Learn about dietary management for better health.
Understand the importance of good nutrition for our mental and physical health.
- Professional development for anyone working in health services, fitness or the food industry.
- Understand about differing dietary needs for different people.
- Learn about assessing diet and much more.
Works as a standalone course or study with Human Nutrition I & III.
COURSE STRUCTURE AND CONTENT
Course Duration: 100 hours.
Start Date: Start at any time - study at a pace that suits you, and with full tutor support for the duration of your studies.
Lessons: The course comprises 8 lessons, each requiring about 12 hours work by the student. Emphasis is placed on understanding the body, the food we eat & it's affects, our mental, emotional health (state of mind) and physical health.
1. Cooking And Its Effect On Nutrition
2. Food Processing And Its Effect On Nutrition
3. Recommended Daily Intake Of Nutrients
6. Planning A Balanced Diet
7. Assessing Nutritional Status And Needs
8. Timing Of Meals, And Needs For Special Groups
- Determine appropriate food preparation for different foods, in relation to food value for human health.
- Explain the characteristics of food processing techniques and their implications for human health.
- Recommend daily food intakes for people with differing nutritional needs.
- Manage dietary intake of more significant vitamins including B and C complex vitamins for good health.
- Manage dietary requirements of significant minerals including calcium & iron for good health.
- Plan in detail, an appropriate seven day diet plan, for an "average" adult.
- Determine dietary needs of different individuals.
- Plan diets to achieve different, specific purposes.
- Plan diets for specific needs for people at different stages of life.
WHAT YOU MAY DO IN THIS COURSE
You will learn a wide variety of things, through a combination of reading, interacting with tutors, undertaking research and practical tasks and watching videos. Here are just some of the things you will be doing:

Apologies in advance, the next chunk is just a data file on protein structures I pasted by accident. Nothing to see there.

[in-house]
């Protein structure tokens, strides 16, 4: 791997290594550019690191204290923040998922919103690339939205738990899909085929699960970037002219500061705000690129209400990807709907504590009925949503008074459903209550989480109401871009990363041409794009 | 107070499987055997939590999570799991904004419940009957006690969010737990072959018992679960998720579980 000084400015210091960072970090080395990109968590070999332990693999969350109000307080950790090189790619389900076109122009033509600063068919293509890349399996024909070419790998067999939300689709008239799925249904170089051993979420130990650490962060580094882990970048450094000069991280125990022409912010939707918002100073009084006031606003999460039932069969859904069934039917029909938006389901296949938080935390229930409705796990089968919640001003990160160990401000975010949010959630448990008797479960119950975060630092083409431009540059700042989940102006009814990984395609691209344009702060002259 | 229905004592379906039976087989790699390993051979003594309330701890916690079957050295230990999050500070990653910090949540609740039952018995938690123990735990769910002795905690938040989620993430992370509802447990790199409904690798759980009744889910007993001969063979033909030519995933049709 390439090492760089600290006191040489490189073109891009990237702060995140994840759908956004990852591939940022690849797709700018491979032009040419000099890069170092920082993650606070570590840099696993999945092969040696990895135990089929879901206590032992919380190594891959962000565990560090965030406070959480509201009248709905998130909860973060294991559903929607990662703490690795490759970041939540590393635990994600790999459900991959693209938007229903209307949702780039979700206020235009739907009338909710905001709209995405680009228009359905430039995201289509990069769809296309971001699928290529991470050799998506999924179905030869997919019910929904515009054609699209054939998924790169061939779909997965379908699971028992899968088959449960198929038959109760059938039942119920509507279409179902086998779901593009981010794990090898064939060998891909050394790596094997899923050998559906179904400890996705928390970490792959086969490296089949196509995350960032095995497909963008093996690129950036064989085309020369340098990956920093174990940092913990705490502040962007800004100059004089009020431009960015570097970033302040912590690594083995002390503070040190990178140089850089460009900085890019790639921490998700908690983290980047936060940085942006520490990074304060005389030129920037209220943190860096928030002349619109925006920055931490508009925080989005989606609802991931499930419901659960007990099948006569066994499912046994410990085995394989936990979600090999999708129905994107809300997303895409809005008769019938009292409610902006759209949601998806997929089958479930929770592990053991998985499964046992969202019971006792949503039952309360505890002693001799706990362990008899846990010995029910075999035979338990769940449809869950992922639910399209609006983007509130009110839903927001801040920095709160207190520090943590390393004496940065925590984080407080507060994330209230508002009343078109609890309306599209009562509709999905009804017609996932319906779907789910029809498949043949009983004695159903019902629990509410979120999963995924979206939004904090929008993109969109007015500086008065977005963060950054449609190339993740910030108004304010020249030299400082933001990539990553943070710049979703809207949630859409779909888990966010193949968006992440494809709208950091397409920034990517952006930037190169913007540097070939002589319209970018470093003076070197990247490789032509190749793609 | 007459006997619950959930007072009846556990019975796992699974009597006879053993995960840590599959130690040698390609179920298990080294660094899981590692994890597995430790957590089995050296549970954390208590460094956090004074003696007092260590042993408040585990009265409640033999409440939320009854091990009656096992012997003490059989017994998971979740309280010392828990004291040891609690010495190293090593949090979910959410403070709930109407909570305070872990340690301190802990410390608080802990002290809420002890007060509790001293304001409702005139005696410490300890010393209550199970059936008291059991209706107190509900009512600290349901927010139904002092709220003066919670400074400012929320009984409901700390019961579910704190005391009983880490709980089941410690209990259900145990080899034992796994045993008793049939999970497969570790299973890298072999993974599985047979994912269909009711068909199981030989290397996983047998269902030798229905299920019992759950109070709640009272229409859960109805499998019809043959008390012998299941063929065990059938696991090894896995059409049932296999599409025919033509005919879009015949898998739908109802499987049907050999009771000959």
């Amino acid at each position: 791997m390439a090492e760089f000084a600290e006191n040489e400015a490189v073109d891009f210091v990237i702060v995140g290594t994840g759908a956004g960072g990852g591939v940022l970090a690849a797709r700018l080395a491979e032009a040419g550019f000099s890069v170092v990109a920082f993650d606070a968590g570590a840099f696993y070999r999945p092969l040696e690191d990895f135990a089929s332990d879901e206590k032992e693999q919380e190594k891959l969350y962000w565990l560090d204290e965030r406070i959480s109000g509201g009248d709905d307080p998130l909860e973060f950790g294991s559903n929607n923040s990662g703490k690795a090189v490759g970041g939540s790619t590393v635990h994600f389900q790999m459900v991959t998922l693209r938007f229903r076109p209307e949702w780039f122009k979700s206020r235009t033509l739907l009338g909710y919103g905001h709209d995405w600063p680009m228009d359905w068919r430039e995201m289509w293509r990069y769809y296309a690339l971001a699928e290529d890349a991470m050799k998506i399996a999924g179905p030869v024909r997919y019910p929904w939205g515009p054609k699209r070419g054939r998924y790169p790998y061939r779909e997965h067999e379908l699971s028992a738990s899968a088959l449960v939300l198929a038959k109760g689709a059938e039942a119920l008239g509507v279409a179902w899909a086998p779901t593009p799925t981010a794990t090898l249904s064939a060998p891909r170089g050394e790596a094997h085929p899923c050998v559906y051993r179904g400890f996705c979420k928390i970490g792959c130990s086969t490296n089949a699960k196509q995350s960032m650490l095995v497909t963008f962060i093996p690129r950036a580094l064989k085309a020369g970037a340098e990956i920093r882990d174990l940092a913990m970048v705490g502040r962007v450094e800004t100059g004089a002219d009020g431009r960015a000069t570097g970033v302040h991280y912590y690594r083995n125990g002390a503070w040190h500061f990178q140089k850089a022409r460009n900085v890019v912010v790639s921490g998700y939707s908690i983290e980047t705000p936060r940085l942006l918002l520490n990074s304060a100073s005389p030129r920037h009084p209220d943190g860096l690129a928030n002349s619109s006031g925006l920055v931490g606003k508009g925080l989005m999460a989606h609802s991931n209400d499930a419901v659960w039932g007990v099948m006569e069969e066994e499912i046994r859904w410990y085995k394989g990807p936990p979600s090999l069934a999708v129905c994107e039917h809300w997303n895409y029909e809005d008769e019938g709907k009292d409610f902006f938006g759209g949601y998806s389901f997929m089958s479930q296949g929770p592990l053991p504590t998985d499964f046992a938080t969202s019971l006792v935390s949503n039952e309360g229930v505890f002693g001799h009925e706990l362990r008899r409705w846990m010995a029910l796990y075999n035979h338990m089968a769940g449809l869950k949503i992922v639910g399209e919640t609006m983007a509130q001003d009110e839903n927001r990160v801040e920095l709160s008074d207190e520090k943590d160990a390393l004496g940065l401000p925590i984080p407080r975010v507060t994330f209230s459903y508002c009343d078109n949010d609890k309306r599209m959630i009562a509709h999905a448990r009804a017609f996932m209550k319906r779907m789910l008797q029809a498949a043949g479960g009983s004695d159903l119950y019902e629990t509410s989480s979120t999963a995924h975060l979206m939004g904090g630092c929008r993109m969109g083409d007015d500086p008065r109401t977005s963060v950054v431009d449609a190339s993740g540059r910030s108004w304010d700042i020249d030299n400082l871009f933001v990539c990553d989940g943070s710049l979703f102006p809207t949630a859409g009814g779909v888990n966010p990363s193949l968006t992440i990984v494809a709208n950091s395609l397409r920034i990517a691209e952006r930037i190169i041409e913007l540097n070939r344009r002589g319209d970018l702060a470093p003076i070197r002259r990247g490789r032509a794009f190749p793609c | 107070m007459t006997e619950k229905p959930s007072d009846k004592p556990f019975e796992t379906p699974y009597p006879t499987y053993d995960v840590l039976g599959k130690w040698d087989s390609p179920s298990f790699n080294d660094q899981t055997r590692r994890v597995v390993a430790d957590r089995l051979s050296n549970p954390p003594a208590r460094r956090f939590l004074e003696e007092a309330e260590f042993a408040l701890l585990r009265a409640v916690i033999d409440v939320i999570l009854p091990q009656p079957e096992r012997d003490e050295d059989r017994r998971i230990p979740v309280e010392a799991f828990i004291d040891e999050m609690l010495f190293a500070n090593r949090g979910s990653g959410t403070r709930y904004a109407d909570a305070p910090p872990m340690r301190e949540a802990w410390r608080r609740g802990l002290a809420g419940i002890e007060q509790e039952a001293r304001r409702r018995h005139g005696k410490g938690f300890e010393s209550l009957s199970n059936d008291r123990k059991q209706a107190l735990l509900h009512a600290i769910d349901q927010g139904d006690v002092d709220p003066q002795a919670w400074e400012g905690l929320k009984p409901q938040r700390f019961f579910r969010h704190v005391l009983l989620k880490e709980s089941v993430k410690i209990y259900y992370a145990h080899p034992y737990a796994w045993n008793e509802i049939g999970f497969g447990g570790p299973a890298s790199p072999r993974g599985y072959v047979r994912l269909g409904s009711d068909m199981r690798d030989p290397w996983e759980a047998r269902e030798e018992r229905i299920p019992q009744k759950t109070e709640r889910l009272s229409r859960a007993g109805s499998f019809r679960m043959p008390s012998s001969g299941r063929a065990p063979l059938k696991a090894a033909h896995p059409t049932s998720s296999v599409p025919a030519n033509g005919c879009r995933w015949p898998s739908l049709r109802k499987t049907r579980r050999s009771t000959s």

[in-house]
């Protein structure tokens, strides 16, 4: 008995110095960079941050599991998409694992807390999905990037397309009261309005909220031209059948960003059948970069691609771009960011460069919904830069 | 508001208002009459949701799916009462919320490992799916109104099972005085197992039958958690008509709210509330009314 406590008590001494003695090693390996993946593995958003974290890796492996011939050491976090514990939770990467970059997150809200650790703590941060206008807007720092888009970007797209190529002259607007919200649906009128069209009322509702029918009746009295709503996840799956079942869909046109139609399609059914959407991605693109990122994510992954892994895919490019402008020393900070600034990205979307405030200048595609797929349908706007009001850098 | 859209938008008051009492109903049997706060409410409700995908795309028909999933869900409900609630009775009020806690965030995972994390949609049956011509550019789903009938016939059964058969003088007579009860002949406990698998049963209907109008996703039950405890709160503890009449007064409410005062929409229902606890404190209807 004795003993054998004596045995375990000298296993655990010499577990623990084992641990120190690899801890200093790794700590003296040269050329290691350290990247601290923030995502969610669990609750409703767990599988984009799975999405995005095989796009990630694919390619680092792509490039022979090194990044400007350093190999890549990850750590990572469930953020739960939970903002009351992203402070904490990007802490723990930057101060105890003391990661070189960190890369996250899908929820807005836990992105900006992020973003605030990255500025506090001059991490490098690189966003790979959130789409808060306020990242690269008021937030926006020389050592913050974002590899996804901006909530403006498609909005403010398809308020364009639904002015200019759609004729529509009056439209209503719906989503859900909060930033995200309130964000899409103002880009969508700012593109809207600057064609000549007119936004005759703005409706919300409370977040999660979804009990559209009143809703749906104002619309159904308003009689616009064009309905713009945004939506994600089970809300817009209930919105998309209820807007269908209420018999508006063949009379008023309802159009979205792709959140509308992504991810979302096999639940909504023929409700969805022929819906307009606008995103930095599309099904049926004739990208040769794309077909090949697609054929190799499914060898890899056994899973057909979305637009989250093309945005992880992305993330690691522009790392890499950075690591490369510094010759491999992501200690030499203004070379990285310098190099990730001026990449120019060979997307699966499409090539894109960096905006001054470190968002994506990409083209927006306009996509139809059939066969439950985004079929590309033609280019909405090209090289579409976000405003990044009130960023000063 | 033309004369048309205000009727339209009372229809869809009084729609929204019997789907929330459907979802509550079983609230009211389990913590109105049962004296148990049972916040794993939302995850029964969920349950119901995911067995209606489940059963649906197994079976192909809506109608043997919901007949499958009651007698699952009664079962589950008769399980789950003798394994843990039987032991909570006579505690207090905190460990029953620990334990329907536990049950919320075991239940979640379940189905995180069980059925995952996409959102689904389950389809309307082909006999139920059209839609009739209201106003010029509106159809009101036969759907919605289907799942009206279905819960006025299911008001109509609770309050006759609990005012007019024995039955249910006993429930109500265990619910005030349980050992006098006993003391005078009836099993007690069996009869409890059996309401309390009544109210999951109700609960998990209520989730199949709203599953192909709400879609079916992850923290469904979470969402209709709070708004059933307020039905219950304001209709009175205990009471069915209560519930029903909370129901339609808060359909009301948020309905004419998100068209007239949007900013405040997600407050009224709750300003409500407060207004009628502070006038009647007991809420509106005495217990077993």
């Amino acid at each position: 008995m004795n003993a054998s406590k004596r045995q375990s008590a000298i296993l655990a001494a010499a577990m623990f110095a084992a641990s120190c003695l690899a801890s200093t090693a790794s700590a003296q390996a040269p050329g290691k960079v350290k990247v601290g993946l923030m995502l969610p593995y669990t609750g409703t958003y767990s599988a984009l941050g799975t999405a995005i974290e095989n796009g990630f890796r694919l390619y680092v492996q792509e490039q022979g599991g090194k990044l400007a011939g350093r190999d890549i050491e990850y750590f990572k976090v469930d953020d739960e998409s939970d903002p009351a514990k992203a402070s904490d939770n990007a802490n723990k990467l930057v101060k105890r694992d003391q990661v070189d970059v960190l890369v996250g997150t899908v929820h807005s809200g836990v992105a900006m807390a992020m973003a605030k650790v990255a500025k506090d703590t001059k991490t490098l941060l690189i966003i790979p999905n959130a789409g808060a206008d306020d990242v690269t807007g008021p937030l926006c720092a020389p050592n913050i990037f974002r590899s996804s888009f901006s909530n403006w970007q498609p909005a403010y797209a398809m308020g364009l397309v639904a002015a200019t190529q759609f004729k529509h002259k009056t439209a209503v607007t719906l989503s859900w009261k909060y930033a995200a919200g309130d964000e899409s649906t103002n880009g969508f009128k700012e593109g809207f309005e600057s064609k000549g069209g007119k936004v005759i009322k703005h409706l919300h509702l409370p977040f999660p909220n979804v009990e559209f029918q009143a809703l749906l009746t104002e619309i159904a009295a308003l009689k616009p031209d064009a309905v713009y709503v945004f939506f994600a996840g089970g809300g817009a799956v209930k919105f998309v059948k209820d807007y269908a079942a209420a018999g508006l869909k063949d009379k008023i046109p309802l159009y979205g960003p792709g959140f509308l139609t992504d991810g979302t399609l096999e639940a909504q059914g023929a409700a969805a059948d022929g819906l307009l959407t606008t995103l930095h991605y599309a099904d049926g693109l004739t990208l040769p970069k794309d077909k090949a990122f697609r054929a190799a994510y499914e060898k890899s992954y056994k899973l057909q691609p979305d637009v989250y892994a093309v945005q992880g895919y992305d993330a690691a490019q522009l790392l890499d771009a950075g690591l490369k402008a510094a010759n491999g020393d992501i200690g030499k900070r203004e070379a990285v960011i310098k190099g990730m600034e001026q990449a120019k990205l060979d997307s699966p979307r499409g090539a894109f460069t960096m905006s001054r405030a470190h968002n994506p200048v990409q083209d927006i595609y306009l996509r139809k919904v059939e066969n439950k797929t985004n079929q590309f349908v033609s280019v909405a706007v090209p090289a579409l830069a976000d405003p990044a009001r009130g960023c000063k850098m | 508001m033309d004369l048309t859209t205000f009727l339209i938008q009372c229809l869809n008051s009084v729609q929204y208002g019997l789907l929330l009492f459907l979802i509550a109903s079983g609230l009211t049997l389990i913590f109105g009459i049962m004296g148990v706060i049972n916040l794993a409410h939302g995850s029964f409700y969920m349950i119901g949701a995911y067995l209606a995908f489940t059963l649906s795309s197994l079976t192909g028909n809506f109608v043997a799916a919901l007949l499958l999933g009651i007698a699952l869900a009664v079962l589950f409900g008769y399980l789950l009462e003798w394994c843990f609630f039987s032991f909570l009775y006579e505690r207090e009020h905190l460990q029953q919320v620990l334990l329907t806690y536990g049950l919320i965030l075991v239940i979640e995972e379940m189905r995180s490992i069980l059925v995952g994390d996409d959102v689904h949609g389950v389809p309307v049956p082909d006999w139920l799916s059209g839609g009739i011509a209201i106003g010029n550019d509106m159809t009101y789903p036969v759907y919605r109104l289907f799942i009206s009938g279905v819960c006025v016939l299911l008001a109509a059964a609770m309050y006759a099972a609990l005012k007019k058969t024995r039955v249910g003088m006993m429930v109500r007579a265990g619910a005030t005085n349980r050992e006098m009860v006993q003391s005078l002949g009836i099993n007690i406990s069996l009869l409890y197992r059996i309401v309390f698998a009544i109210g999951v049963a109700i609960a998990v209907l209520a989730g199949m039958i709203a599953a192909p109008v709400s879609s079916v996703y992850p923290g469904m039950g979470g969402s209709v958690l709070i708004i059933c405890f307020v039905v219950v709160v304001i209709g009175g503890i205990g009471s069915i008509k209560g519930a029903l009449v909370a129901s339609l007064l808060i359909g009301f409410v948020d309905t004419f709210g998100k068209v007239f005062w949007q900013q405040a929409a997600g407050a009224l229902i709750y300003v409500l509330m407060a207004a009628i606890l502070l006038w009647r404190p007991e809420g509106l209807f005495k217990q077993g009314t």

- Determine the reasons for cooking food.
- Compare different methods of cooking food in terms of their effect on both health and nutrition.
- Explain the effects on nutrition of cooking different types of foods, for different periods of time, including: Meat, Fish, Eggs, Milk, Plant Foods.
- Explain how meat can be ensured to be fit for human consumption in a raw state, such as in sushi and in smallgoods.
- Distinguish between function, effects, and chemistry of different types of food additives, in food preparation, including: Colours, Preservatives, Antioxidants, Vegetable gums, Flavourings, Thickeners, Anti caking agents, Bleaches, Emulsifiers, Humectants, Food acids, Mineral salts.
- Evaluate taste and nutritional effects of adding different specified flavourings to five different specified food dishes, including: Salt, Sugar, Herbs, Wines.
- Explain, giving examples of specific foods, how "freshness" of different specified foods, impacts upon nutrient status of those foods.
- Explain how physical treatment of different specified foods (e.g. cutting or crushing), may affect the food benefit of that food, including: digestibility, keeping quality, nutrient status.
- Explain different heat treatments for food preservation; in terms of the process, function and affects; including: drying, canning, bottling, pasteurisation.
- Explain freezing of food, in terms of the process, function and affects.
- Define examples of each of the following types of food additives: Colours, Preservatives, Antioxidants, Vegetable gums, Flavourings, Thickeners, Anti caking agents, Bleaches, Emulsifiers, Humectants, Food acids, Mineral salts.
- Analyse in a report, the effects of food additives found in different supermarket food items.
- Explain problems that may result from food additives including: Allergic reactions, hyperactivity in children.
- Explain different dehydration processes, in terms of the process, function and affects.